What about Manners? Are manners really important? Is being polite necessary, or even important, anymore?
A new book to help us in our efforts to employ good manners is just off the press! It is larger than any I’ve seen before, and its sales success is assuring me that interest in our behavior has not died. Truthfully, I don’t need those publication facts, though, to tell me manners still matter. I see evidence of it every day, almost everywhere.
We are human, with feelings, or sensitivities. I step on your toe. It not only hurts physically, but it will probably arouse either anger or, if you like me, the feeling you have been affronted at least a little bit and that that fact is worthy of some recognition by me. If I don’t employ good manners by apologizing, the world has just become a little meaner for you.
I engage in a cell phone conversation about week-end plans while eating lunch with you. You will most likely feel that you don’t matter to me as much as the person on the phone does. When I end the conversation, if I can’t kindly explain why that isn’t so, you go away feeling lessened by my rudeness.
You send me an invitation to a dinner party, with a request to RSVP. I figure you don’t actually expect ME to respond because you know I always come to your parties and will probably be there. You feel a rising resentment when I show up without any idea of apologizing for my thoughtlessness.
Those are just 3 of innumerable situations where my, and your, attention to manners can make a world of difference in another’s life. Respect is at the heart of it all; caring as much about another’s feelings as we do our own. Likening the importance of manners to a competition between civility and incivility, whenever 2 or more beings interact, the playing field is in use. Unless the powerful force of respect is brought into the game by civility, the game is forfeited to incivility and, in truth, no one wins.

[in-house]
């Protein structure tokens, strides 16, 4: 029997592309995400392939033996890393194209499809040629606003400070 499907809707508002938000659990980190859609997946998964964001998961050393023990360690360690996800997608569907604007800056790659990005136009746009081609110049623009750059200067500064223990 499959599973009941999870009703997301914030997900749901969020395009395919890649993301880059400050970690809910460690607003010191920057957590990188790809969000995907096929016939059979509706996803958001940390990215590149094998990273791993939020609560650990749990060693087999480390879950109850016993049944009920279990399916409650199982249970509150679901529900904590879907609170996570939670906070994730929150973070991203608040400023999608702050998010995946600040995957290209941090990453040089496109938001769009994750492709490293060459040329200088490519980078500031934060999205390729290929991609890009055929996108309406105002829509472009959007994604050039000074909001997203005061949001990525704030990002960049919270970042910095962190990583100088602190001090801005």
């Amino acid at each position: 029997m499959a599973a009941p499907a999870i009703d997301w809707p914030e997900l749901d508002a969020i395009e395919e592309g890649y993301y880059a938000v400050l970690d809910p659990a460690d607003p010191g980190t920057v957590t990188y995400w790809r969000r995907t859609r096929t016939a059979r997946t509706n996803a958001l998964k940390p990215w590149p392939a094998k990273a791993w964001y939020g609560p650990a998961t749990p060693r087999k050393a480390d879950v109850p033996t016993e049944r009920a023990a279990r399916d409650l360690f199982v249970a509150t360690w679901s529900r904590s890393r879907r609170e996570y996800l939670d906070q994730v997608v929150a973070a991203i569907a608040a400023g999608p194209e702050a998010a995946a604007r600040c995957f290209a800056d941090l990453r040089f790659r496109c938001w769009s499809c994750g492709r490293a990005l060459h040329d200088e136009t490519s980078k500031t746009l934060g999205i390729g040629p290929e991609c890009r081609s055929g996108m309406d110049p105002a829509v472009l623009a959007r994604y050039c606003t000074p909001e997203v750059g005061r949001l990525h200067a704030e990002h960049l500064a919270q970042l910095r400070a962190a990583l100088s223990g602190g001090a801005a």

We aren’t living 2 centuries ago when a gentleman or lady could not speak to another gentleman or lady unless introduced by a mutual acquaintance. However, we still hold that introductions are important to good manners because they show respect for all involved.
We no longer believe that children should be seen and not heard when with their elders. However, we do encourage our young ones to speak quietly and kindly when in a social setting.
Our spoken and written words are not as embellished with deferential expressions as those of our 20th century forebears, but it is still important to us to teach our children the good manners of saying the “magic” words such as please, thank you and I’m sorry.
Are good manners dying? I think they are only changing. I will admit they often appear to lose to coarser, ruder behavior, but in the end, civility is such a powerful challenger and, besides love, it is the only one that brings true peace.
Ginger Philbrick is an author, teacher and columnist who owns “Because You Are Polite…LLC, a source for suggestions on how to employ good manners in our lives. Her works are available on her website, becauseyouarepolite.com, or you may contact her directly at email@example.com.
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